Oct 30 2014
The attack, POODLE, is similar to the BEAST attack and also allows a network attacker to extract the plaintext of targeted parts of an SSL connection, usually cookie data. Unlike the BEAST attack, it doesn’t require such extensive control of the format of the plaintext and thus is more practical.
Fundamentally, the design flaw in SSL/TLS that allows this is the same as with Lucky13 and Vaudenay’s two attacks: SSL got encryption and authentication the wrong way around – it authenticates before encrypting.
A complete description of the flaw can be found at: ImperialViolet
Here some counter measurements that can also be found in the original article.
Chrome users that just want to get rid of SSLv3 can use the command line flag –ssl-version-min=tls1 to do so. (We used to have an entry in the preferences for that but people thought that “SSL 3.0” was a higher version than “TLS 1.0” and would mistakenly disable the latter.)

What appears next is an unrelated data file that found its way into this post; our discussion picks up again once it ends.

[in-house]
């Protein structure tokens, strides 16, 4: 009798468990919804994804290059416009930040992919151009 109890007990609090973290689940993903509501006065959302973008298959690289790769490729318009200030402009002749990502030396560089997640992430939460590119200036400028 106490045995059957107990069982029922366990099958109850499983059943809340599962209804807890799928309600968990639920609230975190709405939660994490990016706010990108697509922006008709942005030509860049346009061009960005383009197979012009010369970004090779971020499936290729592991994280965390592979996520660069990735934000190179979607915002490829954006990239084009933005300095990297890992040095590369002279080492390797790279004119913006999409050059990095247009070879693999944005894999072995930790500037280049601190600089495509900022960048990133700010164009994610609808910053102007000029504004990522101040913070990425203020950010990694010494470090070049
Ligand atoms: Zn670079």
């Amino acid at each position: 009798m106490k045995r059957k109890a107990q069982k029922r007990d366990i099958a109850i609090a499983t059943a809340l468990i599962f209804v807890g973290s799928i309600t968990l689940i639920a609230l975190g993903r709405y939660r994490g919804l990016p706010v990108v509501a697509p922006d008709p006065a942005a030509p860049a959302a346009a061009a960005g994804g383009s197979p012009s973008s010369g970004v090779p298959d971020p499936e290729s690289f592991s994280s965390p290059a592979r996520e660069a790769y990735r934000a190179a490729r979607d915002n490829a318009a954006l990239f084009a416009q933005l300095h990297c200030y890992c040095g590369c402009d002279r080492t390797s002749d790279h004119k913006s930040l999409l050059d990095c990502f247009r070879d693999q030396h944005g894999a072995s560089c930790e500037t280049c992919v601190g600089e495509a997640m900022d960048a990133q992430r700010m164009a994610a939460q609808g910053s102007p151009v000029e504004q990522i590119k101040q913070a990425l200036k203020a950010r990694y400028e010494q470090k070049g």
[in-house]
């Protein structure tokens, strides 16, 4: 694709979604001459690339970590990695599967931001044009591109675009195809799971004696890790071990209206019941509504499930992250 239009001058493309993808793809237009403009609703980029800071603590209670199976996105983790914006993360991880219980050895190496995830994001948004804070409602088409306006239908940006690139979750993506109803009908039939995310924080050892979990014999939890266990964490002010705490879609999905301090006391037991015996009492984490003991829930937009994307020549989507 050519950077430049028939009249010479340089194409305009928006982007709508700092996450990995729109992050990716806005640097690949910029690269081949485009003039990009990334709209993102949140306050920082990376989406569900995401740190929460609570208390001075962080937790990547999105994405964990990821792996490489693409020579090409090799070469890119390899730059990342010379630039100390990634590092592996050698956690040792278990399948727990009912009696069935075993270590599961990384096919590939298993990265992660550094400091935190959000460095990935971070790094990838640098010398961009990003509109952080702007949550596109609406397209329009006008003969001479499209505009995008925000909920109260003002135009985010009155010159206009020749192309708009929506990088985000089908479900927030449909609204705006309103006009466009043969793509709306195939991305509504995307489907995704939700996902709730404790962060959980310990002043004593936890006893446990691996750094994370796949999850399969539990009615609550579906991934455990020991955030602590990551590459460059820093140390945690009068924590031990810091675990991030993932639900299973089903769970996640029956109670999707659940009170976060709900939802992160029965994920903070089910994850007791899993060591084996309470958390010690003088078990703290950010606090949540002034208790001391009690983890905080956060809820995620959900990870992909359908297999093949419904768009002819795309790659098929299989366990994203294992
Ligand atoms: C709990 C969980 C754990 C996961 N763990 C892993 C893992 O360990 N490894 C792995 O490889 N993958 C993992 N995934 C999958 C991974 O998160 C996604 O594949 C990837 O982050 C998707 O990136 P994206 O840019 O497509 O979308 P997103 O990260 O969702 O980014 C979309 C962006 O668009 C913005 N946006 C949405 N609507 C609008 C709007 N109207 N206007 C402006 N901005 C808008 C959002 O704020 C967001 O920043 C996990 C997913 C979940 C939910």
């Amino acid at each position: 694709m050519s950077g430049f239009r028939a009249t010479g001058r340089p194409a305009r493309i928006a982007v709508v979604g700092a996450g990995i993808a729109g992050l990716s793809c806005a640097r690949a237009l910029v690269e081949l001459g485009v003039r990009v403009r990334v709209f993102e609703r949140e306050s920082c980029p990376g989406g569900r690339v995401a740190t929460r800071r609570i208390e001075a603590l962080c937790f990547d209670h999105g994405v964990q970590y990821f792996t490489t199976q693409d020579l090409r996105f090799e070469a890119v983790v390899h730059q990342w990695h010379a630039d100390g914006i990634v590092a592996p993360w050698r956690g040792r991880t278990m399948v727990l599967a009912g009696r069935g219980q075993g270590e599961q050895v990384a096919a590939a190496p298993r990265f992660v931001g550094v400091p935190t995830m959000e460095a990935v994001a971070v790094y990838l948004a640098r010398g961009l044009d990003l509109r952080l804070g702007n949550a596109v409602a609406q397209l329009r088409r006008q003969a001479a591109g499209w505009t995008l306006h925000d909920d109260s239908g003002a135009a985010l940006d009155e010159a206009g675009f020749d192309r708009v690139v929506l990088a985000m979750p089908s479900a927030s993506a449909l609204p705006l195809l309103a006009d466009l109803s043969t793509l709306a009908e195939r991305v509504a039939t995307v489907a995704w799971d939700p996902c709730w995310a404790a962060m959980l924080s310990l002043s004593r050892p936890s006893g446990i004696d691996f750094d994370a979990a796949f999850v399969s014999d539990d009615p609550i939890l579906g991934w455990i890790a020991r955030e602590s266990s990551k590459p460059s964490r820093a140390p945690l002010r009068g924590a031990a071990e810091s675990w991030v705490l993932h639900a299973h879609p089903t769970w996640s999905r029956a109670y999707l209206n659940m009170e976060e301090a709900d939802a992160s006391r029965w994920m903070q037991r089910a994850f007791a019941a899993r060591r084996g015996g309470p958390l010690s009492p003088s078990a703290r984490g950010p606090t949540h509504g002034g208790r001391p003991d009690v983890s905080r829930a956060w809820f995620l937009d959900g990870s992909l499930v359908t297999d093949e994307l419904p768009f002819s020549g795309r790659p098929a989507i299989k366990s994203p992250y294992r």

In Firefox you can go into about:config and set security.tls.version.min to 1. I expect that other browser vendors will publish similar instructions over the coming days.
As a server operator, it is possible to stop this attack by disabling SSLv3, or by disabling CBC-mode ciphers in SSLv3.